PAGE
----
Asthma

Professional groups call to stop routine pulmonary function testing


Pulmonary function testing should be avoided for non-urgent cases professional groups say in light of the risks of COVID-19 transmission.

The American Thoracic Society says that while the evidence for COVID-19 is rapidly changing, it believes that the risks of transmission of the virus in pulmonary testing facilities may be significant.

“Concern has been raised that pulmonary function testing could represent a potential avenue for COVID 19 transmission due to the congregation of patients with lung disease and because of the potential for coughing and droplet formation surrounding pulmonary function testing procedures,” it says.

It recommends that pulmonary function testing be restricted to essential tests for immediate treatment decisions, and that measures to protect both the staff and individuals being tested should be put in place.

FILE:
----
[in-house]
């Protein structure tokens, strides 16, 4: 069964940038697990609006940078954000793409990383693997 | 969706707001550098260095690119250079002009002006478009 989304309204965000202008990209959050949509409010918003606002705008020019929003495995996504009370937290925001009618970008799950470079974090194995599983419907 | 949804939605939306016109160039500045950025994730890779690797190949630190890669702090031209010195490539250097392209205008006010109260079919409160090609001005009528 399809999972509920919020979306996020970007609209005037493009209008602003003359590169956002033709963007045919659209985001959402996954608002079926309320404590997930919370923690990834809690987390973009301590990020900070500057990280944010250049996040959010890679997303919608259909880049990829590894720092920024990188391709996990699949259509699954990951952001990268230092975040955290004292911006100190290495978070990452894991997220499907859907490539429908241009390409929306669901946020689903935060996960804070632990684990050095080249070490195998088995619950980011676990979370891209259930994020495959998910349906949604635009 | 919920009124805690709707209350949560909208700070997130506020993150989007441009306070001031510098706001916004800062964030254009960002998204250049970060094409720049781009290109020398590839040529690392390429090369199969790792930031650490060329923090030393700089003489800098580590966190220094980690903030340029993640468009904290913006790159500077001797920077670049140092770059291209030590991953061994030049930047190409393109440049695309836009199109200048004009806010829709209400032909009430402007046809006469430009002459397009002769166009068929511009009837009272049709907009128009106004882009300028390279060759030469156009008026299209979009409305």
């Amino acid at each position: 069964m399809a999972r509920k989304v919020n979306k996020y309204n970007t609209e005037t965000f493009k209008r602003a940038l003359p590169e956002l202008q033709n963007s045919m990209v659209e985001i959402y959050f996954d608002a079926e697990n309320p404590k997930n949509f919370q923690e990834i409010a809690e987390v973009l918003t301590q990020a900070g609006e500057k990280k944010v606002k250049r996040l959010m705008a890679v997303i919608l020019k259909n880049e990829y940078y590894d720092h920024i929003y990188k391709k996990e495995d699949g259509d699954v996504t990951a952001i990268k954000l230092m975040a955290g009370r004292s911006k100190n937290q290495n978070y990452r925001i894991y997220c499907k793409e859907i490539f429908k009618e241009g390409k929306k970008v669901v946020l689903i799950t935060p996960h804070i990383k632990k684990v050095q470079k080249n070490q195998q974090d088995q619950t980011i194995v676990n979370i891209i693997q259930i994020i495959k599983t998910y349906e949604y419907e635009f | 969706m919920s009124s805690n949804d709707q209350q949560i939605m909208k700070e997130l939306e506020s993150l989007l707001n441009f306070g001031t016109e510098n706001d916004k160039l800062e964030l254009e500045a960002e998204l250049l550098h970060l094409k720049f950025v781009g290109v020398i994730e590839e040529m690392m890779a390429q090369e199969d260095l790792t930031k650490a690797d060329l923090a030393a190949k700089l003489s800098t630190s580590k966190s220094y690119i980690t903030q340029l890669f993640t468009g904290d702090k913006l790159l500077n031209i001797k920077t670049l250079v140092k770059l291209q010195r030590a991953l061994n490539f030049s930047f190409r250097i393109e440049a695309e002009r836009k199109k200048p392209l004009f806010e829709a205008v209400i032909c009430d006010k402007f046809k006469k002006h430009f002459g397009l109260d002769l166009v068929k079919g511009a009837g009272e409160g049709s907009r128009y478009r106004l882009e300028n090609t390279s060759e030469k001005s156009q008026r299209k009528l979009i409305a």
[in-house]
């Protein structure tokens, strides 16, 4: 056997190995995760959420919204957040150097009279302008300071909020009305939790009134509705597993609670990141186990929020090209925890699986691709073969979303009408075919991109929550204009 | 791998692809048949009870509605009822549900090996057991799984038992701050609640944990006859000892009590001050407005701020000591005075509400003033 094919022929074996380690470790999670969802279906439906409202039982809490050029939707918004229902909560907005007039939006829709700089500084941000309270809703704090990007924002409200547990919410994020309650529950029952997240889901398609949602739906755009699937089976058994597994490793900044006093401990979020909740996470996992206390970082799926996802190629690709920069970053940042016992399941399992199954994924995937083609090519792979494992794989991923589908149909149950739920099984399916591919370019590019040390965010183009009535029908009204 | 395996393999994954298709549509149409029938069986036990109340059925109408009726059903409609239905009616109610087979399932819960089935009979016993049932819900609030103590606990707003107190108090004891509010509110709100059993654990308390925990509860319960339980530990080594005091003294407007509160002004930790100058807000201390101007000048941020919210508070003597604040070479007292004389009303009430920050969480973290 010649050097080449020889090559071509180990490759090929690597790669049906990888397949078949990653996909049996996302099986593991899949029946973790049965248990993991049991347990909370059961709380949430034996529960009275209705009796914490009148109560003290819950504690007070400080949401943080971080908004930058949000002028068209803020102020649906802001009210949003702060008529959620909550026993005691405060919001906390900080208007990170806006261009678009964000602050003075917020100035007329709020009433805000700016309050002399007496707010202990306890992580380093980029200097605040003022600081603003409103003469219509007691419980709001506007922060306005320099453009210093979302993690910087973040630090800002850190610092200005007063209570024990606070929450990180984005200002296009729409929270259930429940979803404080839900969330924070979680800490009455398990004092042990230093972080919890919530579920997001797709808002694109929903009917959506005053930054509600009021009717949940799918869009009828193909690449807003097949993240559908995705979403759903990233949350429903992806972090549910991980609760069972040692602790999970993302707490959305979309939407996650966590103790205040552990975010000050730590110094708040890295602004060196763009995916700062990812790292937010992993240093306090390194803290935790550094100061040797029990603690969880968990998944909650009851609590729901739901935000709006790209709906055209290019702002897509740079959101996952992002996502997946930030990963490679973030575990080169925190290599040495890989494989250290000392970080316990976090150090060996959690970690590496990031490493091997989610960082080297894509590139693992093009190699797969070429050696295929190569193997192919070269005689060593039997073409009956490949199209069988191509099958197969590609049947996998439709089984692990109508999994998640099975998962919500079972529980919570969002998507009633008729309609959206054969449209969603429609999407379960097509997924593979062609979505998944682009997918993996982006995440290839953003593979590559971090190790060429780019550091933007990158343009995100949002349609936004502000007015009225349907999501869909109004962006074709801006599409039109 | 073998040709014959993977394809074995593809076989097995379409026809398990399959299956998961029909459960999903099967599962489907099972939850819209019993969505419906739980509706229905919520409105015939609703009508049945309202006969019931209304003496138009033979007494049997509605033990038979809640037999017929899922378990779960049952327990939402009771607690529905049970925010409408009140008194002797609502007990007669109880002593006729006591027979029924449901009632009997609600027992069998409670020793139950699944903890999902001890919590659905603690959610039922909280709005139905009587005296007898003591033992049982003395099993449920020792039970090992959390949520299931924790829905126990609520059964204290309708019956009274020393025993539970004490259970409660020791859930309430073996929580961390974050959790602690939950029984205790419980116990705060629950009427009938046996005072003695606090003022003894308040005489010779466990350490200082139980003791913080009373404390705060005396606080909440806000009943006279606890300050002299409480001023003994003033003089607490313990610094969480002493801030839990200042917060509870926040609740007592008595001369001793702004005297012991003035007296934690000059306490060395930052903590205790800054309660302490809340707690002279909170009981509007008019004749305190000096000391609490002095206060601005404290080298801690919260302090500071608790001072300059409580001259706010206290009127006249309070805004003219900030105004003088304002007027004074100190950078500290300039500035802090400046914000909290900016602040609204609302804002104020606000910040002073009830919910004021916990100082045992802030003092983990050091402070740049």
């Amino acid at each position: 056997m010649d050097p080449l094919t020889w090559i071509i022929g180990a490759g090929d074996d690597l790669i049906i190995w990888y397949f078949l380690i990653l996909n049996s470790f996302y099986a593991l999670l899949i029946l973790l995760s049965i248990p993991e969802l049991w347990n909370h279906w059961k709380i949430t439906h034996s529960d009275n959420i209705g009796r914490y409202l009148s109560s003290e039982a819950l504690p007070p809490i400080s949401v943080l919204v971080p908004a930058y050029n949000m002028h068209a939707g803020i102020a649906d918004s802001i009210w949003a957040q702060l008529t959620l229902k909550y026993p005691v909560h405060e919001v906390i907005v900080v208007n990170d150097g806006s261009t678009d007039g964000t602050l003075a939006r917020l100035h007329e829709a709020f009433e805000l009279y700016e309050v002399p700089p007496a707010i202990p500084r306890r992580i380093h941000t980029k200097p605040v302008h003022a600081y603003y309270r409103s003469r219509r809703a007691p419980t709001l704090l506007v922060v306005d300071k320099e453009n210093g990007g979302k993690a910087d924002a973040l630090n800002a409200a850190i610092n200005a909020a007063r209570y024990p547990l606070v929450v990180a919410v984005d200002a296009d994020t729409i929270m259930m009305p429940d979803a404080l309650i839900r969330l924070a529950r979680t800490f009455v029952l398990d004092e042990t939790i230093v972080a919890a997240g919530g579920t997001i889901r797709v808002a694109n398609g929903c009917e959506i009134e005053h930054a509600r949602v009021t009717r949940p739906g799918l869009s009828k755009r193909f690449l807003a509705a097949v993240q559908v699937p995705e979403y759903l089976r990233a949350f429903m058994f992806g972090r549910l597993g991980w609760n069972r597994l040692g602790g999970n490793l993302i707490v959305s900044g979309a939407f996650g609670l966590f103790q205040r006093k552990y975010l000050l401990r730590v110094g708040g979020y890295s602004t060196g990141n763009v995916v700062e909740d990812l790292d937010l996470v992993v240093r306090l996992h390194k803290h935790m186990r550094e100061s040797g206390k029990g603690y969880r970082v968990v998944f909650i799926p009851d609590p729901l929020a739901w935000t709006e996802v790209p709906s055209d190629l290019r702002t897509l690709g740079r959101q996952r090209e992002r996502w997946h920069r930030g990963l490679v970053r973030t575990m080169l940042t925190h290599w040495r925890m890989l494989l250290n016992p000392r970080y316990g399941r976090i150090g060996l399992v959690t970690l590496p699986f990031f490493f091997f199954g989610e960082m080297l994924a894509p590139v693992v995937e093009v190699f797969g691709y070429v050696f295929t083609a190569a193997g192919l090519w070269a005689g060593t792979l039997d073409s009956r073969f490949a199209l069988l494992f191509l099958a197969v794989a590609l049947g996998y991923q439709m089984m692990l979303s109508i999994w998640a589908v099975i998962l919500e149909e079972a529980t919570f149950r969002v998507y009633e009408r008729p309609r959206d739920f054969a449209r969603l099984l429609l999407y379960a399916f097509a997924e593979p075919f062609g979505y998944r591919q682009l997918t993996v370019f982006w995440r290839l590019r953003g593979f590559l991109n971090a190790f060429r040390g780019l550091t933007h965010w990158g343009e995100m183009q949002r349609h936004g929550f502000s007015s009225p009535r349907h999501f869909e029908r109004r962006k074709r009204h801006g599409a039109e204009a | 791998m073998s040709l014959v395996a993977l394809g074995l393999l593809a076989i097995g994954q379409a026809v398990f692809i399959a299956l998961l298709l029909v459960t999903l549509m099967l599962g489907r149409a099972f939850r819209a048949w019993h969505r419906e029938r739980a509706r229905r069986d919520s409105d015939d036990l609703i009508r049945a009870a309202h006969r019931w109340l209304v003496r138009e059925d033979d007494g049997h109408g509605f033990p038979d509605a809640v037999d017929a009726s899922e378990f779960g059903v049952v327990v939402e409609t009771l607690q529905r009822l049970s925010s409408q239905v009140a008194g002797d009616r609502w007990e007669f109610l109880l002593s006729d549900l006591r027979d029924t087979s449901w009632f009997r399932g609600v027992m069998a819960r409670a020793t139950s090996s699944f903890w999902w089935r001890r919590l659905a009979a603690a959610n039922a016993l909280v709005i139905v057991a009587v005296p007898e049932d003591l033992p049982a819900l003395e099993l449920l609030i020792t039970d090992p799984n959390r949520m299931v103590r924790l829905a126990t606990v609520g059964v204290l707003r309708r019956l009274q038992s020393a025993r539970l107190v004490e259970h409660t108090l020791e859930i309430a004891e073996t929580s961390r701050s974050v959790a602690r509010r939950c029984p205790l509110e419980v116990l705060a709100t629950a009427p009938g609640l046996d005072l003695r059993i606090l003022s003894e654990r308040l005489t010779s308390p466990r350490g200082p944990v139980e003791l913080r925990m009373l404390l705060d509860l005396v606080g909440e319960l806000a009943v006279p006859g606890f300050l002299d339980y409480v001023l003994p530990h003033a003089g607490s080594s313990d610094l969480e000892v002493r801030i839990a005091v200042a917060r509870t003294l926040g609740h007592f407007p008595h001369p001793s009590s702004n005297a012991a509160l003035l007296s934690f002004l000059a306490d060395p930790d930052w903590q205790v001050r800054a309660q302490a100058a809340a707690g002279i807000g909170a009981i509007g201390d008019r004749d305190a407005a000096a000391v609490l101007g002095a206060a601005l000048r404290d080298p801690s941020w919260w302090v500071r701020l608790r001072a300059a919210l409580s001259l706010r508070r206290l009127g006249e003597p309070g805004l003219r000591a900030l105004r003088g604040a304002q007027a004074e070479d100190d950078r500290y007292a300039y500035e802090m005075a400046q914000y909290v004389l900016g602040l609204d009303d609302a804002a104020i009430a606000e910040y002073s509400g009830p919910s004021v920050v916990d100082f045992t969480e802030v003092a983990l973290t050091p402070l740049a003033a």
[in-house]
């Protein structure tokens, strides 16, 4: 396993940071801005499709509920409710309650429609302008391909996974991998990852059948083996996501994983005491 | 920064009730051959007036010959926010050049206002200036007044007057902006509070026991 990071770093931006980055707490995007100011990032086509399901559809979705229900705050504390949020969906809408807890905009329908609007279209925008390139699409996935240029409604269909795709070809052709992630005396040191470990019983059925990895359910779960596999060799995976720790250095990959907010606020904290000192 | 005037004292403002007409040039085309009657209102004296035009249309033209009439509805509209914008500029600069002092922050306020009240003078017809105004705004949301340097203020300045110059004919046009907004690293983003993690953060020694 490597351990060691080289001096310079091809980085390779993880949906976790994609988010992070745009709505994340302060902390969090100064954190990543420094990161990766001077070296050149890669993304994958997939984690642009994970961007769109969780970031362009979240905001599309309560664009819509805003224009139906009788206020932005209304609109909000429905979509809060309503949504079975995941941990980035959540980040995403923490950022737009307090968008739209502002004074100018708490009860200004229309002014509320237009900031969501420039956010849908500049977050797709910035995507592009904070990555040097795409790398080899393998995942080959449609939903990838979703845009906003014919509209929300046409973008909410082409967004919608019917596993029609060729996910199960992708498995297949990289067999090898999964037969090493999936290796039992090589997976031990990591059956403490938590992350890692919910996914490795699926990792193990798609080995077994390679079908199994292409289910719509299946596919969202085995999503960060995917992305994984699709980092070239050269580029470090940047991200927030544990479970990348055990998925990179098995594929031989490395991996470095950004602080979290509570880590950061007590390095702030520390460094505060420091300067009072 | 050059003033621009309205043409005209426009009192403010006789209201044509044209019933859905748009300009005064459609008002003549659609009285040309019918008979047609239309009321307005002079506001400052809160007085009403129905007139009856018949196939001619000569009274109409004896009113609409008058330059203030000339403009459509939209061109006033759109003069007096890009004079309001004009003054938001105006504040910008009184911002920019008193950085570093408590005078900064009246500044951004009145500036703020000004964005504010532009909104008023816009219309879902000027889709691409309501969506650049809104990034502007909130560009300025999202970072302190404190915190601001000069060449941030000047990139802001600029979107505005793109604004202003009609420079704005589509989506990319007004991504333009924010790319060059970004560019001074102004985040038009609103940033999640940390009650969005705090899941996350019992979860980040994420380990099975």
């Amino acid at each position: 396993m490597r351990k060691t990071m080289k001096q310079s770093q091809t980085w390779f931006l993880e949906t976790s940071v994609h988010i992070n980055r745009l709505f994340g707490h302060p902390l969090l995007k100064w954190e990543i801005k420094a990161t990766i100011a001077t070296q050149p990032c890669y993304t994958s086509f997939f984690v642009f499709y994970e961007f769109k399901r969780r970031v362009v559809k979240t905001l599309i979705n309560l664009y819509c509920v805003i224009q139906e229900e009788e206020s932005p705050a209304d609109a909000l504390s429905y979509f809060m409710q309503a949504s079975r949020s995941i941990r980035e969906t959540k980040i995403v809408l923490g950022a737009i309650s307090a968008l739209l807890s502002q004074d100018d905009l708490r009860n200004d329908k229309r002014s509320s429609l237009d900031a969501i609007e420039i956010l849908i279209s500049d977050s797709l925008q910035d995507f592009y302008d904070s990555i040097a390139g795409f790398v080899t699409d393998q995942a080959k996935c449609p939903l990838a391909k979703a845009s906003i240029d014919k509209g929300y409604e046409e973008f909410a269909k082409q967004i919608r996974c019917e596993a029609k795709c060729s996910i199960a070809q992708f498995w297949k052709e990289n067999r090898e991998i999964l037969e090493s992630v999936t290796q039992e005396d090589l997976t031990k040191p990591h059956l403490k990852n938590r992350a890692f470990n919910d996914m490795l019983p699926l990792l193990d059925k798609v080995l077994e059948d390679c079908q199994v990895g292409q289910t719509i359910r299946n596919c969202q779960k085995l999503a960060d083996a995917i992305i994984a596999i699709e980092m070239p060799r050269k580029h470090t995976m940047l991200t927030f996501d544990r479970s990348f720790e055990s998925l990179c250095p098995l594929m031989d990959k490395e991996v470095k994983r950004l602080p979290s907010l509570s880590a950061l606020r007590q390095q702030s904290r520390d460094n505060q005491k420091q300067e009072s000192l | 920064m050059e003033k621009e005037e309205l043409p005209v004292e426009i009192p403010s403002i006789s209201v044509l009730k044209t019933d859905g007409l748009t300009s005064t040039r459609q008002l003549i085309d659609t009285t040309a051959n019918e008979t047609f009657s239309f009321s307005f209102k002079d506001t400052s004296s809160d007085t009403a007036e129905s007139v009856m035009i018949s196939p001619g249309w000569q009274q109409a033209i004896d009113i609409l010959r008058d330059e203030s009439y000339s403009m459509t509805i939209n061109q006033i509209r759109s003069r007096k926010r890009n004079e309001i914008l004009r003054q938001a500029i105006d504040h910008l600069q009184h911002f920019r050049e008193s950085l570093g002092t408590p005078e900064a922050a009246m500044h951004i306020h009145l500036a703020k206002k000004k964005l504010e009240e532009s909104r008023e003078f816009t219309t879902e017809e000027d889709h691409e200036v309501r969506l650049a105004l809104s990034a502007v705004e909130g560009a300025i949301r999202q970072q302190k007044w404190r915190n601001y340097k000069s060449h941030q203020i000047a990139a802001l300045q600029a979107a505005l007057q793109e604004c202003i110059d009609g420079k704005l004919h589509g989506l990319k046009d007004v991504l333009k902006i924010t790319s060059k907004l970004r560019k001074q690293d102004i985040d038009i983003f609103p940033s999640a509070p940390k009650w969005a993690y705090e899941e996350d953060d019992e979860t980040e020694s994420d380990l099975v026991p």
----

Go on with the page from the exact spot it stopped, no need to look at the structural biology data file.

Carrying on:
“Decisions regarding the conduct of pulmonary function tests need to balance the potential risks against the need for assessment of lung function to make treatment decisions. We realise that this is an evolving situation and that the risk/benefit ratio will also continue to change over time,” it advises.

Similar advise has been issued by British Thoracic Society, which noted that many NHS units had already ceased routine pulmonary function testing and are only offering it for urgent cases.

It referred to guidelines that advise postponement of non-urgent tests and the use of  “virtual options” wherever possible.

The National Asthma Council has advised GP practices to reconsider whether the need for spirometry is urgent, and if in doubt to refer to a pulmonary testing laboratory.

In South Australia, health services have received funding to provide home spirometry devices for patients with cystic fibrosis, which can be used in conjunction with telehealth consultations with specialists.

“This model of telehealth will allow our Cystic Fibrosis specialists usually based at the Royal Adelaide Hospital to remain at home during appointments,” said Dr Judith Morton, Acting Clinical Lead of the Cystic Fibrosis Unit, Central Adelaide Local Health Network.

“[It] will allow patients to easily monitor the capacity of their lungs, while infections can be quickly detected and relayed back to the specialists.”

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